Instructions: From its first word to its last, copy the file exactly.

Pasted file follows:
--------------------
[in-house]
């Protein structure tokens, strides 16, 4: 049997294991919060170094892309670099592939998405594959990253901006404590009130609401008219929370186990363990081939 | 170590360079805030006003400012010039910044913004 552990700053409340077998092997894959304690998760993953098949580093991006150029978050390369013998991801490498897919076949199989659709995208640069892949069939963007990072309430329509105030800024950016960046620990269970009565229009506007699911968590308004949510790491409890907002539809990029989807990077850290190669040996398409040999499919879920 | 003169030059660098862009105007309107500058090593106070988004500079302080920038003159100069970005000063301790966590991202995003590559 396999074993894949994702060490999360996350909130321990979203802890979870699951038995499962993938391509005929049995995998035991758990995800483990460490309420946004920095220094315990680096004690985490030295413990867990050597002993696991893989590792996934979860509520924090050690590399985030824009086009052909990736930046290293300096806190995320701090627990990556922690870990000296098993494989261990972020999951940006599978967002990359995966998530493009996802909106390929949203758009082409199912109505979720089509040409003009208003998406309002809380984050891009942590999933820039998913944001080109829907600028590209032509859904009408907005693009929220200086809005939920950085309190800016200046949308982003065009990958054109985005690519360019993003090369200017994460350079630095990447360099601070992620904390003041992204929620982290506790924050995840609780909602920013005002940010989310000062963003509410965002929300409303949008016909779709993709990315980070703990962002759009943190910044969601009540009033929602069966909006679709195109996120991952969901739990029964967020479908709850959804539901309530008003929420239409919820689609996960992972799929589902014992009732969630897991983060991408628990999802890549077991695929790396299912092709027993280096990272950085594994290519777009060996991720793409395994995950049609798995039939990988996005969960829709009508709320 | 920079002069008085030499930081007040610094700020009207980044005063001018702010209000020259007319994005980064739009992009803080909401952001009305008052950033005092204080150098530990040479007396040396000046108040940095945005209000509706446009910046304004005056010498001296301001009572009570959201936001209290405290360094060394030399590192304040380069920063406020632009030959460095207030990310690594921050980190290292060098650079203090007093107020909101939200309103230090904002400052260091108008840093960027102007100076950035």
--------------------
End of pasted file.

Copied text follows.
[in-house]
């Protein structure tokens, strides 16, 4: 049997294991919060170094892309670099592939998405594959990253901006404590009130609401008219929370186990363990081939 | 170590360079805030006003400012010039910044913004 552990700053409340077998092997894959304690998760993953098949580093991006150029978050390369013998991801490498897919076949199989659709995208640069892949069939963007990072309430329509105030800024950016960046620990269970009565229009506007699911968590308004949510790491409890907002539809990029989807990077850290190669040996398409040999499919879920 | 003169030059660098862009105007309107500058090593106070988004500079302080920038003159100069970005000063301790966590991202995003590559 396999074993894949994702060490999360996350909130321990979203802890979870699951038995499962993938391509005929049995995998035991758990995800483990460490309420946004920095220094315990680096004690985490030295413990867990050597002993696991893989590792996934979860509520924090050690590399985030824009086009052909990736930046290293300096806190995320701090627990990556922690870990000296098993494989261990972020999951940006599978967002990359995966998530493009996802909106390929949203758009082409199912109505979720089509040409003009208003998406309002809380984050891009942590999933820039998913944001080109829907600028590209032509859904009408907005693009929220200086809005939920950085309190800016200046949308982003065009990958054109985005690519360019993003090369200017994460350079630095990447360099601070992620904390003041992204929620982290506790924050995840609780909602920013005002940010989310000062963003509410965002929300409303949008016909779709993709990315980070703990962002759009943190910044969601009540009033929602069966909006679709195109996120991952969901739990029964967020479908709850959804539901309530008003929420239409919820689609996960992972799929589902014992009732969630897991983060991408628990999802890549077991695929790396299912092709027993280096990272950085594994290519777009060996991720793409395994995950049609798995039939990988996005969960829709009508709320 | 920079002069008085030499930081007040610094700020009207980044005063001018702010209000020259007319994005980064739009992009803080909401952001009305008052950033005092204080150098530990040479007396040396000046108040940095945005209000509706446009910046304004005056010498001296301001009572009570959201936001209290405290360094060394030399590192304040380069920063406020632009030959460095207030990310690594921050980190290292060098650079203090007093107020909101939200309103230090904002400052260091108008840093960027102007100076950035």